Takahashi surprise winner; Sokolova leads women
ATLANTIC CITY, N.J. -- Japan's Daisuke Takahashi couldn't have chosen a better time to break onto the international skating scene.
Ranked 15th in the world and an extreme outsider entering Skate America, Takahashi won the event in sweeping fashion. He clearly was the best performer Friday night in the free skate, just as he was the previous day in the short program.
And just like 24 hours earlier, he reacted with a smile and an "I'm surprised" look.
"I can land almost everything," he said in halting English when asked what pleased him most about beating France's Brian Joubert and American Evan Lysacek, both of whom have more impressive international credentials. "I thought I do a good performance."
He did indeed, landing seven triple jumps and displaying strong footwork, particularly near the end of his routine to Rachmaninov's "Piano Concerto No. 2."
Takahashi was the 2002 world junior champion, but he's made little progress on the top level -- until now. He finished with 218.54 points, with Lysacek, the 2005 world bronze medalist, second at 193.71. The American was third behind Takahashi and Joubert in the free skate.
Joubert, the 2004 European champion and world runner-up, had 190.28 points.
"I thought I stayed with the program and with the character, and the audience was great," said Lysacek, 20, of Los Angeles, who performed to music from "Grease."
"Obviously, this year there are some expectations on me to perform, but this is only my third Grand Prix of my life."
The opening competition of the Grand Prix series was a disaster for Tim Goebel. The 2002 Olympic bronze medalist barely completed any elements in his free skate and wound up sixth.
"I have no explanation, I don't know what to say," Goebel said. "I've never done that before. I guarantee it will not happen again."
With none of figure skating's big stars on hand, Elena Sokolova seized control of the women's event.
Sokolova, coming off a poor season but considered slightly below the top rank of women's skaters, won the short program by nearly four points. She was hardly spectacular, but there is no need for utter brilliance quite yet in an Olympic campaign.
The Russian, second in the world in 2003 and winner of two national titles, hasn't done much the last two years. Although her chances of making the Turin Olympics are strong, she needs a string of solid showings before she can expect to challenge countrywoman Irina Slutskaya, the current world champ; Americans Michelle Kwan and Sasha Cohen; and a slew of Japanese and European competitors.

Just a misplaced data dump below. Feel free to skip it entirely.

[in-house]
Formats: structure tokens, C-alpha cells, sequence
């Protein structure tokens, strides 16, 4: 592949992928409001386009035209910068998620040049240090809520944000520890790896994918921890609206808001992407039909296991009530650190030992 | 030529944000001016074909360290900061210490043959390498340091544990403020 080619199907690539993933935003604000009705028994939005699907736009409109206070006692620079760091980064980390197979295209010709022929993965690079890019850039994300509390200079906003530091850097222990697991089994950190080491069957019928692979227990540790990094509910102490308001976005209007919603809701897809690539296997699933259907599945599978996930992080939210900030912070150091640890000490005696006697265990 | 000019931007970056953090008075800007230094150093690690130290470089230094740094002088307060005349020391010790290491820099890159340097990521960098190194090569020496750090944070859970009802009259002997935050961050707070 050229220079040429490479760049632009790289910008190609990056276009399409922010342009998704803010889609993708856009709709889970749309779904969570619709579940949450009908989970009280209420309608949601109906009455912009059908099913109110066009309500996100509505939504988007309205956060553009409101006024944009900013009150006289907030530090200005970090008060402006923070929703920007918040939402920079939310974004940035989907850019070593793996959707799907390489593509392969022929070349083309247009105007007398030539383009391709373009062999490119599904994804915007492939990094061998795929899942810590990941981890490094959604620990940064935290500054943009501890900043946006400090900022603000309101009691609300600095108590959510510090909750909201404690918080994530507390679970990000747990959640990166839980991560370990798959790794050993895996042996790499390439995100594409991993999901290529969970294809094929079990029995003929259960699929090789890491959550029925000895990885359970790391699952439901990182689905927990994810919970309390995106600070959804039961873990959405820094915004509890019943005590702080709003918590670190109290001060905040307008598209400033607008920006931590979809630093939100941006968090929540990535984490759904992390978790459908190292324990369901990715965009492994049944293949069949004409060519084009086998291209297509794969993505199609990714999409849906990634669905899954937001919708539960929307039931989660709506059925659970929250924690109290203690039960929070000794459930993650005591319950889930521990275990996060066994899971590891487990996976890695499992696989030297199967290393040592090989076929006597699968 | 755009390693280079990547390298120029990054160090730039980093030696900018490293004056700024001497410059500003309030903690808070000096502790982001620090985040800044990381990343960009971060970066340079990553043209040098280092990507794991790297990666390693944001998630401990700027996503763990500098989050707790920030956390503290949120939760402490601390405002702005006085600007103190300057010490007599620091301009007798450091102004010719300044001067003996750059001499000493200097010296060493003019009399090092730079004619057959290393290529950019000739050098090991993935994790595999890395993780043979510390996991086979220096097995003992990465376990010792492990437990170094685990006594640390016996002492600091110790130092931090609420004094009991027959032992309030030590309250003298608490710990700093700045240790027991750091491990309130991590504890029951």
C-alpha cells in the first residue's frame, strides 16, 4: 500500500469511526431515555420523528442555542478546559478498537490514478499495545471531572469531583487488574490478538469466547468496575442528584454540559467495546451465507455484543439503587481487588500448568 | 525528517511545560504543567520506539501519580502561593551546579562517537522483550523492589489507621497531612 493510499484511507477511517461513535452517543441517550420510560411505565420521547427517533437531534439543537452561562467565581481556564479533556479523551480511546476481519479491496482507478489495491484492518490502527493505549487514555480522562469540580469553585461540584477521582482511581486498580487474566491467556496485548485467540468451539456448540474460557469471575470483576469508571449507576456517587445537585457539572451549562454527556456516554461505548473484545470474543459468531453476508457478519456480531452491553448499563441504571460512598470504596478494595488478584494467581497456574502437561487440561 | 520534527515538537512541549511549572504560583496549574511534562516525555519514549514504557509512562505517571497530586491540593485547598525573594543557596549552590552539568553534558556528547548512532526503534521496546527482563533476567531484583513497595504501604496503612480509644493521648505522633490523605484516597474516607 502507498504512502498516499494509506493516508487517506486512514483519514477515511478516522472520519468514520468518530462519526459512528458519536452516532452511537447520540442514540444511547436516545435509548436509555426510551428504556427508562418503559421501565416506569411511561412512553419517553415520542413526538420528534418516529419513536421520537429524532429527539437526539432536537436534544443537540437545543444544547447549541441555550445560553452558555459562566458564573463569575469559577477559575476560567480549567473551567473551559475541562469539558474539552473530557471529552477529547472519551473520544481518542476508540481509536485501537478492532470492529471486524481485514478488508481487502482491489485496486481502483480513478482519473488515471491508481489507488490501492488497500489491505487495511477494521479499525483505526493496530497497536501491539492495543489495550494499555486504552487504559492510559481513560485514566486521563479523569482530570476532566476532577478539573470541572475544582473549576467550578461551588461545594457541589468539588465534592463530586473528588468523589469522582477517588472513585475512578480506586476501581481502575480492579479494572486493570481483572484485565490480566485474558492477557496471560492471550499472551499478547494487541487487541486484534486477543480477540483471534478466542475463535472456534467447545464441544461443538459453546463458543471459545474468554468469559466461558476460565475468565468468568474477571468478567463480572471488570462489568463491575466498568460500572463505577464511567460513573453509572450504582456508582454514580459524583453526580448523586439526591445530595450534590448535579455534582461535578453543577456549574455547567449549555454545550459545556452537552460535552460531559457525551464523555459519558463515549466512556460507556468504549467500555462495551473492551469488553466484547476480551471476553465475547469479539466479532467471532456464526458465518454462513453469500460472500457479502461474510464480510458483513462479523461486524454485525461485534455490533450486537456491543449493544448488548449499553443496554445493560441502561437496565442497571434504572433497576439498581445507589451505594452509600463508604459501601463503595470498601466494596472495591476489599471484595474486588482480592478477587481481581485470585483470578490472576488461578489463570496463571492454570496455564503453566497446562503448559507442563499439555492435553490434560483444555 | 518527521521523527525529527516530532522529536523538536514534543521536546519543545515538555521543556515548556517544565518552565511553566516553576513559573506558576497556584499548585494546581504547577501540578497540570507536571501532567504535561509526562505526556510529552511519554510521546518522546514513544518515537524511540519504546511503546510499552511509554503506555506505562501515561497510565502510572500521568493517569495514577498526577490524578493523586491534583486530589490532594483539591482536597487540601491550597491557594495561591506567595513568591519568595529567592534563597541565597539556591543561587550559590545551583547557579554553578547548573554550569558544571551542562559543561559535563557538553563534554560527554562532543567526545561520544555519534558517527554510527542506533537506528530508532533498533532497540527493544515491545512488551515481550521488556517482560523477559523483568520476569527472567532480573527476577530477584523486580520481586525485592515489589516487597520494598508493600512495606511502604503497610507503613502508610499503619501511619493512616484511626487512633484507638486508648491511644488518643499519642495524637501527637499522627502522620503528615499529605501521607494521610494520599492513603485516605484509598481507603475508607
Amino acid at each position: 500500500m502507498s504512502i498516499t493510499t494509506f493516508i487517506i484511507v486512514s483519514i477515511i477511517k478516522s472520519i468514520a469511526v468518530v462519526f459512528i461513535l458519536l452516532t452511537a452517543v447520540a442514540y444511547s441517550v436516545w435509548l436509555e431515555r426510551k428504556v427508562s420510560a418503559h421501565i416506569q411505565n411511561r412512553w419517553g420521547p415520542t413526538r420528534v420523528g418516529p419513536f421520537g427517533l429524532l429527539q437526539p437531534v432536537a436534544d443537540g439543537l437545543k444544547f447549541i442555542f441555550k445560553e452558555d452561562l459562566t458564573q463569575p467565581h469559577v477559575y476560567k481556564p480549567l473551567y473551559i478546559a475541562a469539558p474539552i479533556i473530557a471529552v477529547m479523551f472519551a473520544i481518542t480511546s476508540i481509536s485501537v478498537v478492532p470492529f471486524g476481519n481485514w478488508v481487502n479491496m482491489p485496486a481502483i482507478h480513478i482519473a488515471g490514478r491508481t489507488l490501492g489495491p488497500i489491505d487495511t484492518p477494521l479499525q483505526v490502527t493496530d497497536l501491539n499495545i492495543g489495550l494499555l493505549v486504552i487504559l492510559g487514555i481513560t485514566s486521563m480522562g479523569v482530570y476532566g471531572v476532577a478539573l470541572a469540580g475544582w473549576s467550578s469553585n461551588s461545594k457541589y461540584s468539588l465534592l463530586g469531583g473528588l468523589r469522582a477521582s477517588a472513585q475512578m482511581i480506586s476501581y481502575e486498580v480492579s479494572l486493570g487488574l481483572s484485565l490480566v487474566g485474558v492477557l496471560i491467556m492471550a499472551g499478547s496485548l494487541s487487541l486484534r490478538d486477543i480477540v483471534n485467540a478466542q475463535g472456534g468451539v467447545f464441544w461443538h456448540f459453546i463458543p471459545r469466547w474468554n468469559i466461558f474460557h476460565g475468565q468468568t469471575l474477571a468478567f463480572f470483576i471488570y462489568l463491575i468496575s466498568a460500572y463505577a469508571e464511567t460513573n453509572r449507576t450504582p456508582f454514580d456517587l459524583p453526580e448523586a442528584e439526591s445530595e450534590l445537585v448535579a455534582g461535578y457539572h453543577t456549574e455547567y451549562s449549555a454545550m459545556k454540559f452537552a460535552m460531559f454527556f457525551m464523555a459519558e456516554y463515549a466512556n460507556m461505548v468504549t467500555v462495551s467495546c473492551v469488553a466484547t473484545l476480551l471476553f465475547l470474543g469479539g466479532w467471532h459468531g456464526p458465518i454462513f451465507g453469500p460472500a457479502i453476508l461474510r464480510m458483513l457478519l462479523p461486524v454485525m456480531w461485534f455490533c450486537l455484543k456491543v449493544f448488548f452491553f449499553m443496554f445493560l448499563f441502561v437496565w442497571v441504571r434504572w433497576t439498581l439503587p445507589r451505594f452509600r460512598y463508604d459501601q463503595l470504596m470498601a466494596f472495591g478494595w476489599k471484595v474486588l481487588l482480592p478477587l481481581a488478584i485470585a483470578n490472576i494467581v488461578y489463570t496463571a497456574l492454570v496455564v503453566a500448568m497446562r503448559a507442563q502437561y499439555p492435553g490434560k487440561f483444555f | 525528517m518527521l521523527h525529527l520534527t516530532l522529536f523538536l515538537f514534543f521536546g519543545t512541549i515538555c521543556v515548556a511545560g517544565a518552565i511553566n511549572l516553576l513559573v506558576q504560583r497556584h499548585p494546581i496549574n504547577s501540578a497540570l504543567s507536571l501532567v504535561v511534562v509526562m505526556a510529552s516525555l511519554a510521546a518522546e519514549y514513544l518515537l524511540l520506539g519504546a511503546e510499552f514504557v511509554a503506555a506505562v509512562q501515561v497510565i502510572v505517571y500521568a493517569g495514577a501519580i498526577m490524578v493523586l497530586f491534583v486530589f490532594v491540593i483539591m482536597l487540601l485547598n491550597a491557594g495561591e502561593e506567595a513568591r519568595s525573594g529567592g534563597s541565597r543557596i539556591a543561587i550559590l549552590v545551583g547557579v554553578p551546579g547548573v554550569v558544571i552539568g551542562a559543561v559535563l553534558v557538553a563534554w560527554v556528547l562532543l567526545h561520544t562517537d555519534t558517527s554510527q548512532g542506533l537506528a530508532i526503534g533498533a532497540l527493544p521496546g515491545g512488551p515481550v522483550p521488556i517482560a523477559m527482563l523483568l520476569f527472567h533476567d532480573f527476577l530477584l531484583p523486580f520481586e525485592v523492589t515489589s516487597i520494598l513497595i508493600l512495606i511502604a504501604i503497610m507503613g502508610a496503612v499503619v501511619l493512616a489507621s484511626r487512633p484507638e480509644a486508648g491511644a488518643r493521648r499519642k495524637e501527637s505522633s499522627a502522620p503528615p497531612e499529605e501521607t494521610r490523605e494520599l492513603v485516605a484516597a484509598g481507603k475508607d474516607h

After Kwan and Cohen withdrew from the Grand Prix series opener because of injuries, Sokolova was left as the favorite. She didn't disappoint with a flowing, clean program to Puccini's "Turandot."
"I think I did the best I can do right now," she said, "and hopefully it will get better every competition. I'm satisfied with today's program."
Heading into Saturday's free skate, Sokolova led Japan's Yoshie Onda 57.94 points to 53.98. American Alissa Czisny, who replaced Cohen when she dropped out earlier this week, was third at 52.82.
Emily Hughes, younger sister of 2002 Olympic gold medalist Sarah Hughes, had a rough time and was eighth.
"This program was not the one I really wanted to do," Hughes said.
Sokolova plummeted to 10th in the world in 2004 and was seventh a year ago. She is hoping she's overcome her erratic performance, which will be critical in an Olympic year.
"The part of my life of last season is finished," she said. "I try to forget it and have a new part, beginning with this competition. This is the beginning of the great season."
Tanith Belbin and Ben Agosto built on their lead in ice dancing by taking the original dance Friday with 58.37 points. Their salsa routine was plenty spicy.
"The salsa is a wonderful rhythm to skate to," he said. "We had a chance to go to Mexico on vacation do some authentic salsa dancing. It was a fabulous experience and something I think we can take onto the ice."
The free dance is Saturday.
Copyright 2005 by The Associated Press